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Is it possible to die from heat ?

 Heatwave: Is it (really) possible to die from heat?

Heat wave: Is it (really) possible to die from heat?

Is it possible to die when the outside temperature is too high? An expert's answer.

Our body constantly regulates its temperature through various mechanisms controlled by the hypothalamus, a gland at the base of the brain.

"When the outside temperature exceeds 32°C, these mechanisms are activated to maintain an ideal internal temperature, i.e. close to 37°C," explains Dr Frédéric Le Guillou, a lung specialist and president of the French association of Respiratory Health.

More specifically, the body relies on four main mechanisms to deal with the heat:

  • Sweating: "Sweating reduces body heat by about 30%," says the expert,
  • Radiation: "Heat is naturally emitted by electromagnetic waves, which reduces body temperature by about 40%,
  • Treatment: "When a cold object is placed on the skin (e.g. a wet sweater), heat is transferred to it," says the lung specialist. However, conduction only allows 2-3 per cent of the body's heat to escape,
  • Conclusion: 'Heat is also partially transferred through air or water, for example when you are near a fan.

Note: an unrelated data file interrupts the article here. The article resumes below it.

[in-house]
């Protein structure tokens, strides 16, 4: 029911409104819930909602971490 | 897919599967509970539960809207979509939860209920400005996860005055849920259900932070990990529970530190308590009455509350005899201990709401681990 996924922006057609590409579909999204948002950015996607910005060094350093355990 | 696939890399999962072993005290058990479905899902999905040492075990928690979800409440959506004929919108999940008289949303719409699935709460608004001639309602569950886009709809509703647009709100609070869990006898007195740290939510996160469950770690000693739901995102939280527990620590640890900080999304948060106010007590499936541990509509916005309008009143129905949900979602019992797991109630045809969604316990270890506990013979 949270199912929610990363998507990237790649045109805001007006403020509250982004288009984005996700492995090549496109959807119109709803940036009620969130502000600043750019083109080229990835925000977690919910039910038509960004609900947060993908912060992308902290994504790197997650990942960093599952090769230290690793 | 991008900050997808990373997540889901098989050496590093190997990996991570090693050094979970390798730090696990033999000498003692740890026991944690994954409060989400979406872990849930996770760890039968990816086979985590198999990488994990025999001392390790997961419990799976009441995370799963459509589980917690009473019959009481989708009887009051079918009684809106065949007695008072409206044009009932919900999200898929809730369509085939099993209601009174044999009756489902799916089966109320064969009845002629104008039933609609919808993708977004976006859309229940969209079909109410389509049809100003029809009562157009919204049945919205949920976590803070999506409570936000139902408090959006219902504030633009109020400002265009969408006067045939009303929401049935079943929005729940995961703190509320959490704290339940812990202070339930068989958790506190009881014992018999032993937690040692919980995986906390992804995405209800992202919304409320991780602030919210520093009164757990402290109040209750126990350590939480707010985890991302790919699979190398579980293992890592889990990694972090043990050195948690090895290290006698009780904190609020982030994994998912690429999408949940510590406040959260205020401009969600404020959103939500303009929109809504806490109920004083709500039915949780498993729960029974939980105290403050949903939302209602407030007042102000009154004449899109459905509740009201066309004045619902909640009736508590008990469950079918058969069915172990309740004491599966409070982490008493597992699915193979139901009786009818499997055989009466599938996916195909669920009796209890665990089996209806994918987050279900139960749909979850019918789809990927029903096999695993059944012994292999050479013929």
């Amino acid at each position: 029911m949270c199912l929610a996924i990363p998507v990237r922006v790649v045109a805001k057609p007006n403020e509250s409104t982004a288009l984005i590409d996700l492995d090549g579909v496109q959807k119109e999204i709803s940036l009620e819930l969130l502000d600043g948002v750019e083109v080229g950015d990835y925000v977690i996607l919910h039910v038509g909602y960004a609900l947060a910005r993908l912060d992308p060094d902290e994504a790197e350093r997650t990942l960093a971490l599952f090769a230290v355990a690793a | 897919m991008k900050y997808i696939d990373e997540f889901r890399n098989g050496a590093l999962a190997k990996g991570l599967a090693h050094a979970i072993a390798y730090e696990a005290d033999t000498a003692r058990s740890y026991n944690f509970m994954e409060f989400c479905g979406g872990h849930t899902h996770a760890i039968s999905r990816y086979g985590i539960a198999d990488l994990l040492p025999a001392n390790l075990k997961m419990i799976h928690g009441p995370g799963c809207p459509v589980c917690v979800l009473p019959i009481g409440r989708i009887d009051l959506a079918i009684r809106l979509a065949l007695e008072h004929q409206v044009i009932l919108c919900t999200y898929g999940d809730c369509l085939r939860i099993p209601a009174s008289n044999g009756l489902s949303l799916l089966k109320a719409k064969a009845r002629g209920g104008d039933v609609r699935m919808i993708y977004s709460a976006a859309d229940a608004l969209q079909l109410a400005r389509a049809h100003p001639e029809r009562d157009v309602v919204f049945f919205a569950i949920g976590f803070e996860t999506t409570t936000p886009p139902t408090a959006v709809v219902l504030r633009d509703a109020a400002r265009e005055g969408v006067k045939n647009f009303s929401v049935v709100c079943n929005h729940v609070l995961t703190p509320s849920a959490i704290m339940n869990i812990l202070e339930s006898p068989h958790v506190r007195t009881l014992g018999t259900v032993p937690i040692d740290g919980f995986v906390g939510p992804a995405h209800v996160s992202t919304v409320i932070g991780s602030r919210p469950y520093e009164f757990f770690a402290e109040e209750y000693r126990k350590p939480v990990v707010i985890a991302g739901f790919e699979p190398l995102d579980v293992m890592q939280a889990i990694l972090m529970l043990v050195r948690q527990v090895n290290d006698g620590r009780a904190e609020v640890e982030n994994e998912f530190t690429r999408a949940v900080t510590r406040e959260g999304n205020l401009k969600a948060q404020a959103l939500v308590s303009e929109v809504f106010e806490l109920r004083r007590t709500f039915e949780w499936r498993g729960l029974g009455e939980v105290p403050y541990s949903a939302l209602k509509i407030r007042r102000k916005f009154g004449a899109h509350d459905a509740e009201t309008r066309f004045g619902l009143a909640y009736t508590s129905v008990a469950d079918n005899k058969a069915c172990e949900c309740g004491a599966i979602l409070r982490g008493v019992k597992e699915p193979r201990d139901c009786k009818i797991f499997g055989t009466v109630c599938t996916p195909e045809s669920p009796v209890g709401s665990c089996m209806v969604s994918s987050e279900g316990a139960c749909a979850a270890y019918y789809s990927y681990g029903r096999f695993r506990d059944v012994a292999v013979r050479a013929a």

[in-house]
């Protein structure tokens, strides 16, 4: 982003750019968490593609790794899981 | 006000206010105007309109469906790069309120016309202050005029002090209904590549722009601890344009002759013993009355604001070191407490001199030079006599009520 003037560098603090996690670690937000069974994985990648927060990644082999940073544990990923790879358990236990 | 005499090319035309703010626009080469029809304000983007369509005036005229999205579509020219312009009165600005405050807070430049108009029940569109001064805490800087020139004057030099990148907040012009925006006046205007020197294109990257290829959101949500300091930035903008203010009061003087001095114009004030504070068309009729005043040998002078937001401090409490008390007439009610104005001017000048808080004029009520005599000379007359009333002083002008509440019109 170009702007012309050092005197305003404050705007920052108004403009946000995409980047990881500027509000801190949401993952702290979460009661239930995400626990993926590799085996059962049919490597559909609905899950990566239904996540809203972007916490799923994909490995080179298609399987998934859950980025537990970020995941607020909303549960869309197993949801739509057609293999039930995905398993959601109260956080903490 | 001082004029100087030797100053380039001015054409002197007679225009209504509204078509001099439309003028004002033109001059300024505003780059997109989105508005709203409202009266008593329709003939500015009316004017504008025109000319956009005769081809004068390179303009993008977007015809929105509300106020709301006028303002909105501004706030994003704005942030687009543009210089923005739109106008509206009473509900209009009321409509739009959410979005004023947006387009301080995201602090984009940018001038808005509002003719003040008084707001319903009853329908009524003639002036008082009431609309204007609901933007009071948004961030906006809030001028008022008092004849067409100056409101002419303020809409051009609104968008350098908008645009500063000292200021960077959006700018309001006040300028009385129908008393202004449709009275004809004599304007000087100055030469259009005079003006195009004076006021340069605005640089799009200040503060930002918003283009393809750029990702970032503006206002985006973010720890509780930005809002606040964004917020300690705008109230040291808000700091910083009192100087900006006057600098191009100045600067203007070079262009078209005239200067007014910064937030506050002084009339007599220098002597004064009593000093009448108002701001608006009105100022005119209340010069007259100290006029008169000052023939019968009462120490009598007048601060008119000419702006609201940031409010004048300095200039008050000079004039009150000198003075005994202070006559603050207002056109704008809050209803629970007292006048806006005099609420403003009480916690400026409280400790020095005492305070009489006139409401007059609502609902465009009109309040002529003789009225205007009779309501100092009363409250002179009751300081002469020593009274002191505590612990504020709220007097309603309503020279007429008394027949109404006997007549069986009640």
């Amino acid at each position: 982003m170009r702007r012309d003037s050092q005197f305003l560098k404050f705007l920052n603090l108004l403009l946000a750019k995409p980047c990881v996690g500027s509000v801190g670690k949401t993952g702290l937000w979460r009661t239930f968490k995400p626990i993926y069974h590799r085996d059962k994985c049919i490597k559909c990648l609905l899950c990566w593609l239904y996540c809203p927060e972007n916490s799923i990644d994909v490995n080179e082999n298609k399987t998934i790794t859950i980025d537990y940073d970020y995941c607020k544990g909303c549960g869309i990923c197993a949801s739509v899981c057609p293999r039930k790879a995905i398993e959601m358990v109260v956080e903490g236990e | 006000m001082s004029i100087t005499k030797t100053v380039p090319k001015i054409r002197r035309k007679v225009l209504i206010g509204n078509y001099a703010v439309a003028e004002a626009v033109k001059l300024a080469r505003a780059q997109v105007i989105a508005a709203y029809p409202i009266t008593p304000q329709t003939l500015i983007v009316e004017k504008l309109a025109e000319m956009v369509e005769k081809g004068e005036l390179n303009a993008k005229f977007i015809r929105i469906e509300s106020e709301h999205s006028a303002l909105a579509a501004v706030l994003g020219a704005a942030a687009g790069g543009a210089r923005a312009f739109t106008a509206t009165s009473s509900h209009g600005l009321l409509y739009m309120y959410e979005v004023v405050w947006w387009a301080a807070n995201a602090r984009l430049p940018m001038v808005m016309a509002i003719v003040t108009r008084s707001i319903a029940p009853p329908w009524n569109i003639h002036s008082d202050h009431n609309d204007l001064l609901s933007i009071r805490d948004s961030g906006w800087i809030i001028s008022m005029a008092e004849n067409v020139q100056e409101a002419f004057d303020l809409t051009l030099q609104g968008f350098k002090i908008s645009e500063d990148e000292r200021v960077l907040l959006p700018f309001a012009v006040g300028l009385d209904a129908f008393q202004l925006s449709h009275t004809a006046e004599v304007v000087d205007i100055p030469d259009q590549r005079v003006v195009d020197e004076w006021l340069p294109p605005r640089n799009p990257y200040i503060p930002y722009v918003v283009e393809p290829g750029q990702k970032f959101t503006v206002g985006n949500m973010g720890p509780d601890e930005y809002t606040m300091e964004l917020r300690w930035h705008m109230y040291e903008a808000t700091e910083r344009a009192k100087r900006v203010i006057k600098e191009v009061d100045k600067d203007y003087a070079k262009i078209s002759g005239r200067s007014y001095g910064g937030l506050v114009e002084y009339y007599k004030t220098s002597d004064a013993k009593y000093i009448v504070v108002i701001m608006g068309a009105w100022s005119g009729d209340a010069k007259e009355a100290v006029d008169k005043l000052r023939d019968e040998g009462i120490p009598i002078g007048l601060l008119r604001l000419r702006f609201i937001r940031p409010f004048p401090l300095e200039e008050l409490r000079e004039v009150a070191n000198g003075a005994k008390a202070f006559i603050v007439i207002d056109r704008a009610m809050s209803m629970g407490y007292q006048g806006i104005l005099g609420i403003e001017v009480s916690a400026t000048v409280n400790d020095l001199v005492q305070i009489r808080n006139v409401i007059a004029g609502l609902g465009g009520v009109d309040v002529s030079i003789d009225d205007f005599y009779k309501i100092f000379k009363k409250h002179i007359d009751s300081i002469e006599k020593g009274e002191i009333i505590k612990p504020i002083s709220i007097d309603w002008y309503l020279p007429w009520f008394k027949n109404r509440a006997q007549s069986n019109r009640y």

But when the outside temperature rises above 35°C, these temperature adaptation mechanisms become less effective and we have to work harder to keep our bodies at 37°C.

However, most of these temperature adaptation mechanisms lead to water loss: "In the lungs, for example, we see increased ventilation: the body tries to remove as much CO2-laden hot air as possible," explains Frédéric Le Guillou. This phenomenon is accompanied by an increase in water vapour emissions.

Heat: dehydration is the leading risk

The main danger in hot weather is dehydration: in the most extreme cases, the lack of water in the body can lead to death. "The people most at risk are babies, the elderly and people with chronic diseases (especially respiratory and cardiovascular diseases)," says the lung specialist.

In addition, to promote heat dissipation, the body will order vasodilation of the blood vessels just under the skin: "Unfortunately, this phenomenon occurs at the expense of other organs: we will thus observe vasodilation of the digestive tract, which can cause nausea and vomiting, exacerbating the dehydration," adds Dr Frederic Le Guillou.

In the most extreme cases (with temperatures above 40°C), thermolysis can be observed: "In other words, there is a direct heat attack on the temperature regulation centres: hypothalamic cells are destroyed, which can lead to death.

"As a preventive measure, it is necessary to drink plenty of fluids throughout the day without waiting to become thirsty (2-3 litres per day), limit physical activity and cool down the environment as much as possible, for example by using a fan or air conditioning," advises the expert.


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